Article thumbnail

Prosocial Norms as a Positive Youth Development Construct: A Conceptual Review

By Andrew M. H. Siu, Daniel T. L. Shek and Ben Law


Prosocial norms like reciprocity, social responsibility, altruism, and volunteerism are ethical standards and beliefs that youth development programs often want to promote. This paper reviews evolutionary, social-cognitive, and developmental theories of prosocial development and analyzes how young people learn and adopt prosocial norms. The paper showed that very few current theories explicitly address the issue of how prosocial norms, in form of feelings of moral obligations, may be challenged by a norm of self-interest and social circumstances when prosocial acts are needed. It is necessary to develop theories which put prosocial norms as a central construct, and a new social cognitive theory of norm activation has the potential to help us understand how prosocial norms may be applied. This paper also highlights how little we know about young people perceiving and receiving prosocial norms and how influential of school policies and peer influence on the prosocial development. Lastly, while training of interpersonal competence (e.g., empathy, moral reasoning, etc.) was commonly used in the youth development, their effectiveness was not systematically evaluated. It will also be interesting to examine how computer and information technology or video games may be used in e-learning of prosocial norms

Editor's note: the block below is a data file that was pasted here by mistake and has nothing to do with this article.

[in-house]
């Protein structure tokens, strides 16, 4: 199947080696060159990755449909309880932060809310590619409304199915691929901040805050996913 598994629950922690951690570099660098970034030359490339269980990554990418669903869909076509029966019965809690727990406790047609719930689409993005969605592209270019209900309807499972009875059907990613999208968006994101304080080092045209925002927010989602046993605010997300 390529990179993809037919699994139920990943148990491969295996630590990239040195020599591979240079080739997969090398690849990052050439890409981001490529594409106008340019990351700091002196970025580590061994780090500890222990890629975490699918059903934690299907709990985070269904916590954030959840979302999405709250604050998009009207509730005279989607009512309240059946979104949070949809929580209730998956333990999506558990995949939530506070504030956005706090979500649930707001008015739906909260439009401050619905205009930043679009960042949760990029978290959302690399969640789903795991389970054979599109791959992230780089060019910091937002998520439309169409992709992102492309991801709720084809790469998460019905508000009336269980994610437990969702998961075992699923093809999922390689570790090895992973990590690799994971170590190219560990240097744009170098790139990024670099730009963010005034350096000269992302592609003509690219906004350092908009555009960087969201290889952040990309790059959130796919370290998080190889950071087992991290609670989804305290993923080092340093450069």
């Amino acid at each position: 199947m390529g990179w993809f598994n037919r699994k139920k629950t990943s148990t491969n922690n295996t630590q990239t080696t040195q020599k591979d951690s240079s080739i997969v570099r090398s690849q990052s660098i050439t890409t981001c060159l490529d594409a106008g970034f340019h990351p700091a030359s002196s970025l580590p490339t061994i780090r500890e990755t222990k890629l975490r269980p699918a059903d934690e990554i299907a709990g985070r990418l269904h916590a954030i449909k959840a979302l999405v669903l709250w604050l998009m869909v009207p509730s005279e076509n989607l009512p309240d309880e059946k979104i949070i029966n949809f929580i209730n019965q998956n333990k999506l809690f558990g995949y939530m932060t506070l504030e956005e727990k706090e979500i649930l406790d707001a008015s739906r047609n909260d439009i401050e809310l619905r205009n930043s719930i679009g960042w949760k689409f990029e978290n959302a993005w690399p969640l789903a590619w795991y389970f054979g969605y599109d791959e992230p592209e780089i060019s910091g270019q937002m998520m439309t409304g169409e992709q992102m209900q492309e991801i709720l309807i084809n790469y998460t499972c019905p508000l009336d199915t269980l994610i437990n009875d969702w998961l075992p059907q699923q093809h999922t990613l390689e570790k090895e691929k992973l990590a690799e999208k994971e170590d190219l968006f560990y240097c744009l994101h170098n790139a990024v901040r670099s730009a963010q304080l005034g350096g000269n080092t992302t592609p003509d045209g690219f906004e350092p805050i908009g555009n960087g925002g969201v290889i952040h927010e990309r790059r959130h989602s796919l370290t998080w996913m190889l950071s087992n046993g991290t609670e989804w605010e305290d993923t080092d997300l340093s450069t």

Topics: Review Article
Publisher: The Scientific World Journal
OAI identifier:
Provided by: PubMed Central

Suggested articles


  1. (1983). A .L .B e a m a n ,C .C o l e ,M .P r e s t o n ,B .K l e n t z ,a n dN .M .S t e -blay, “Fifteen years of foot-in-the-door research,”
  2. (1996). A cross-national study on the relations among prosoical moral reasoning, gender role orientations, and prosocial behaviors,”
  3. (2002). A longitudinal study of peer and teacher influences on prosocial and antisocial behavior of Hong Kong Chinese adolescents,” Social Behavior and Personality,
  4. (2005). A.M.H.SiuandD.T.L.Shek,“Validationoftheinterpersonal reactivity index in a Chinese context,”
  5. (2008). Adolescents’ aggressive and prosocial behavior: associations with jealousy and social anxiety,”
  6. (2010). Affect, social pressure and prosocial motivation: field experimental evidence of the mobilizing effects of pride, shame and publicizing voting behavior,”
  7. (1968). Bystander intervention in emergencies: diffusion of responsibilities,”
  8. (1996). Chinese childhood socialization,” in The Psychology of Chinese
  9. (1992). Communities that Care, Jossey-Bass,
  10. (1966). Compliance without pressure: the foot-in-the-door technique,”
  11. (1999). Consistency and development of prosocial dispositions: a longitudinal study,”
  12. (2004). Culture and Psychotherapy,
  13. (1983). Dimensions of Helping Behaviour,
  14. (2006). Does a “norm of selfinterest” discourage prosocial behavior? Rationality and quid pro quo in charitable giving,”
  15. (1999). Early adolescence and prosocial/moral behavior I: the role of individual processes,”
  16. (2003). Effects of a school-based program that enhance prosocial development on children’s peer relations and social adjustment,”
  17. (1981). Effects of friendship on prosocial intentions and behavior,”
  18. (1981). Emergency Intervention,